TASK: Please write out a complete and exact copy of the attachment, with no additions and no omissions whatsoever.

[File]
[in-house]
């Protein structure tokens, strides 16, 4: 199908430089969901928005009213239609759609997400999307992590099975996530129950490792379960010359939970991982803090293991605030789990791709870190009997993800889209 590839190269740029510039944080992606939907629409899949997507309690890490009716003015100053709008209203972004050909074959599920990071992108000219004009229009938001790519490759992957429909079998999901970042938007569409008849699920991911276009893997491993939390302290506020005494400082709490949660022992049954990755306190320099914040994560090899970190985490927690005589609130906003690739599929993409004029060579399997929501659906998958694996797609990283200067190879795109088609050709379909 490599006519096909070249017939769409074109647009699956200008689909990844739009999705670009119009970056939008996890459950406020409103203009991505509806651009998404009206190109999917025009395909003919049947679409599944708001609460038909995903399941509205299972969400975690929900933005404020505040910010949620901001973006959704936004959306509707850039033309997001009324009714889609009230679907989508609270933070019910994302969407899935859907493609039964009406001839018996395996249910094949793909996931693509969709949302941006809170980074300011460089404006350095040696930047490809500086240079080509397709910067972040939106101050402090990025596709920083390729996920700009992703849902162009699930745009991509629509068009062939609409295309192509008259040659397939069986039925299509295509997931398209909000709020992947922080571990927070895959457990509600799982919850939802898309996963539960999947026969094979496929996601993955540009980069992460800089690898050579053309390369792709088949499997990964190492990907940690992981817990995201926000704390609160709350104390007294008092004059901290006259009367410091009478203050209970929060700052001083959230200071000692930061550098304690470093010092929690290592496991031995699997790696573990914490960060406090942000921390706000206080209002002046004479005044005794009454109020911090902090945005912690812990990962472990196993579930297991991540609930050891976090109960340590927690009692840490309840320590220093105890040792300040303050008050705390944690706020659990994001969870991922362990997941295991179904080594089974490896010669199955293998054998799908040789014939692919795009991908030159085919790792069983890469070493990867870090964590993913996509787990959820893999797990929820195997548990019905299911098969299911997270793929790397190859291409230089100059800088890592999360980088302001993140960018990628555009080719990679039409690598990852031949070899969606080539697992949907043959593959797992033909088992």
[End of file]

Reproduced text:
[in-house]
């Protein structure tokens, strides 16, 4: 199908430089969901928005009213239609759609997400999307992590099975996530129950490792379960010359939970991982803090293991605030789990791709870190009997993800889209 590839190269740029510039944080992606939907629409899949997507309690890490009716003015100053709008209203972004050909074959599920990071992108000219004009229009938001790519490759992957429909079998999901970042938007569409008849699920991911276009893997491993939390302290506020005494400082709490949660022992049954990755306190320099914040994560090899970190985490927690005589609130906003690739599929993409004029060579399997929501659906998958694996797609990283200067190879795109088609050709379909 490599006519096909070249017939769409074109647009699956200008689909990844739009999705670009119009970056939008996890459950406020409103203009991505509806651009998404009206190109999917025009395909003919049947679409599944708001609460038909995903399941509205299972969400975690929900933005404020505040910010949620901001973006959704936004959306509707850039033309997001009324009714889609009230679907989508609270933070019910994302969407899935859907493609039964009406001839018996395996249910094949793909996931693509969709949302941006809170980074300011460089404006350095040696930047490809500086240079080509397709910067972040939106101050402090990025596709920083390729996920700009992703849902162009699930745009991509629509068009062939609409295309192509008259040659397939069986039925299509295509997931398209909000709020992947922080571990927070895959457990509600799982919850939802898309996963539960999947026969094979496929996601993955540009980069992460800089690898050579053309390369792709088949499997990964190492990907940690992981817990995201926000704390609160709350104390007294008092004059901290006259009367410091009478203050209970929060700052001083959230200071000692930061550098304690470093010092929690290592496991031995699997790696573990914490960060406090942000921390706000206080209002002046004479005044005794009454109020911090902090945005912690812990990962472990196993579930297991991540609930050891976090109960340590927690009692840490309840320590220093105890040792300040303050008050705390944690706020659990994001969870991922362990997941295991179904080594089974490896010669199955293998054998799908040789014939692919795009991908030159085919790792069983890469070493990867870090964590993913996509787990959820893999797990929820195997548990019905299911098969299911997270793929790397190859291409230089100059800088890592999360980088302001993140960018990628555009080719990679039409690598990852031949070899969606080539697992949907043959593959797992033909088992």